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Thomas v. State

Supreme Court of North Dakota

December 12, 2019

Matthew Adam Thomas, Plaintiff and Appellant
v.
SummerLee Candy Thomas, Defendant and State of North Dakota, Statutory Real Party in Interest

          Appeal from the District Court of Cass County, East Central Judicial District, the Honorable Steven L. Marquart, Judge.

          Tasha M. Gahner, Fargo, ND, for plaintiff and appellant; submitted on brief.

          OPINION

          MCEVERS, JUSTICE.

         [¶1] Matthew Thomas appeals from a civil judgment granting the parties joint residential responsibility of the children. We affirm in part and remand while retaining jurisdiction under N.D.R.App.P. 35(a)(3) with instructions that the district court make specific findings.

         [¶2] Matthew and SummerLee Thomas were married in 2008. Matthew and SummerLee have two children, H.M.T., born in 2008, and C.M.T., born in 2009. In May 2018 Matthew initiated a divorce proceeding, citing irreconcilable differences. Following trial in February 2019, the district court issued its findings of fact, conclusions of law, and order for judgment. A judgment was entered accordingly, granting an absolute decree of divorce, distributing assets, and giving SummerLee and Matthew joint residential responsibility of H.M.T. and C.M.T.

         [¶3] Matthew appeals, arguing the district court erred when applying the best interest factors.

We exercise a limited review of child custody awards. A district court's decisions on child custody, including an initial award of custody, are treated as findings of fact and will not be set aside on appeal unless clearly erroneous. A finding of fact is clearly erroneous if it is induced by an erroneous view of the law, if no evidence exists to support it, or if the reviewing court, on the entire evidence, is left with a definite and firm conviction a mistake has been made. Under the clearly erroneous standard of review, we do not reweigh the evidence or reassess the credibility of witnesses, and we will not retry a custody case or substitute our judgment for a district court's initial custody decision merely because we might have reached a different result. A choice between two permissible views of the weight of the evidence is not clearly erroneous, and our deferential review is especially applicable for a difficult child custody decision involving two fit parents.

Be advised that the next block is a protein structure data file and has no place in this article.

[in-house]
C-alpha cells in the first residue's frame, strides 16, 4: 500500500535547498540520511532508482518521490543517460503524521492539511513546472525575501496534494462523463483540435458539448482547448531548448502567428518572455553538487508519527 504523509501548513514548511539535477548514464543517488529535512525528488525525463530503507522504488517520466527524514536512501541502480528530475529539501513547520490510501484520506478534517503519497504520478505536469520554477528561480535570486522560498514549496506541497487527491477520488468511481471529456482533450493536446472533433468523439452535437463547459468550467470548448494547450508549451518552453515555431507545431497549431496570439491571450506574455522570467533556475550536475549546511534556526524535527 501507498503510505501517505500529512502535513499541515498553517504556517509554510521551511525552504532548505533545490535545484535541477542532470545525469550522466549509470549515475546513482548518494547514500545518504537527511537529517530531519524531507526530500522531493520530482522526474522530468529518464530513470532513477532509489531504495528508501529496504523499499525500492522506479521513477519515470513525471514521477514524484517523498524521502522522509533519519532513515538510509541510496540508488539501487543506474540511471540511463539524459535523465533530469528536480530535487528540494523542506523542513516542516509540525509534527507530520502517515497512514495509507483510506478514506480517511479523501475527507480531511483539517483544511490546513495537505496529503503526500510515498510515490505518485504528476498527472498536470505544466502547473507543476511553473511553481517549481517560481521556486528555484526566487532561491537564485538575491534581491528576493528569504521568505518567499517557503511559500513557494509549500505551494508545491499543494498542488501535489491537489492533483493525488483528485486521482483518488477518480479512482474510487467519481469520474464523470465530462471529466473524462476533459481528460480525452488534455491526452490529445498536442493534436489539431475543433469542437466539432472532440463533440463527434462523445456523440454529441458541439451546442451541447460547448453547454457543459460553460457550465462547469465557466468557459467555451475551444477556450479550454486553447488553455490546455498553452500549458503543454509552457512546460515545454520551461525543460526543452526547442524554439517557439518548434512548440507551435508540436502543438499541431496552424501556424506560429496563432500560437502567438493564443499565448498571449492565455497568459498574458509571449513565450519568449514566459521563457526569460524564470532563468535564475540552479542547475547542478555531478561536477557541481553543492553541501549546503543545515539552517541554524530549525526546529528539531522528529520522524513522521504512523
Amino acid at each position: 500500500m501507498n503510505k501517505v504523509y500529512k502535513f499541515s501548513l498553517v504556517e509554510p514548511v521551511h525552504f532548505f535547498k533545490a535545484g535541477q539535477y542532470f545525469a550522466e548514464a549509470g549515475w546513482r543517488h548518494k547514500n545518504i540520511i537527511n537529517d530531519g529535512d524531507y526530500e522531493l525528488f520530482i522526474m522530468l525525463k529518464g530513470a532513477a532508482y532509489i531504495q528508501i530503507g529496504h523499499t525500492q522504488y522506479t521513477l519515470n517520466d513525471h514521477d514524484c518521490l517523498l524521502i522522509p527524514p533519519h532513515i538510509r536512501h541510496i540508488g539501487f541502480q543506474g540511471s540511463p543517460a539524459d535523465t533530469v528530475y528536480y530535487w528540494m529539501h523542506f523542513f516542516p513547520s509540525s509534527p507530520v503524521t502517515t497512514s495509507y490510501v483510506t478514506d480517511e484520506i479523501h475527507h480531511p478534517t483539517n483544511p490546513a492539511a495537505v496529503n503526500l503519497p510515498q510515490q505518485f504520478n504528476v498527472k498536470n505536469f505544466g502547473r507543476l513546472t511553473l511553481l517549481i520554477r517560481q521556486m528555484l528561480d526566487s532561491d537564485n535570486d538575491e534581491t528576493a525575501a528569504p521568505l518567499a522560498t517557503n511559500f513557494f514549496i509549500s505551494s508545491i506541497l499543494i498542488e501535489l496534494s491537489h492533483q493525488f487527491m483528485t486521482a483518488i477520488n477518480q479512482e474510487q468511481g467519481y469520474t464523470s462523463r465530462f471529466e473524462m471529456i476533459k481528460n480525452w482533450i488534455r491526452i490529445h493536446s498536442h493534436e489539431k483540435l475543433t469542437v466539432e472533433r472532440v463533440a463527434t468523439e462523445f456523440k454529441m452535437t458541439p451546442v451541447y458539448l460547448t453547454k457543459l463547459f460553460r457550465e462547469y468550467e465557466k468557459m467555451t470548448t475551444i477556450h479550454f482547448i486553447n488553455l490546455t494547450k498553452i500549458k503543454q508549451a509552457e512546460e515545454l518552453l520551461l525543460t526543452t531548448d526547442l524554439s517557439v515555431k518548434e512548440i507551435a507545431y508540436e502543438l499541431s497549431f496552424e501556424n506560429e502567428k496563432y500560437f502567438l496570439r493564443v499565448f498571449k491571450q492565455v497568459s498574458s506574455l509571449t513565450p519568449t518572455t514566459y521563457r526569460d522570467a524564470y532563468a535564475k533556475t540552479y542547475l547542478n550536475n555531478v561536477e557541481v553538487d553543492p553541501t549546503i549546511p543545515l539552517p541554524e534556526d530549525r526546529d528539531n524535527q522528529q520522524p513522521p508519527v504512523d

Dickson v. Dickson, 2018 ND 130, ¶ 7, 912 N.W.2d 321.

          I

         [¶4] Matthew argues the best interest factors (a) and (c) are not supported by the evidence. Section 14-09-06.2(1)(a) and (c), N.D.C.C., provides in relevant part:

a. The love, affection, and other emotional ties existing between the parents and child and the ability of each parent to provide the child with nurture, love, affection, and guidance.
. . . .
c. The child's developmental needs and the ability of each parent to meet those needs, both in the present and in the future.

         [¶5] "A district court has substantial discretion in making a custody decision, but it must consider all of the factors listed in N.D.C.C. § 14-09-06.2(1)(a)-(m)." Cox v. Cox, 2000 ND 144, ¶ 10, 613 N.W.2d 516. "A separate finding is not required for each statutory factor, but the court's findings should be stated with ...


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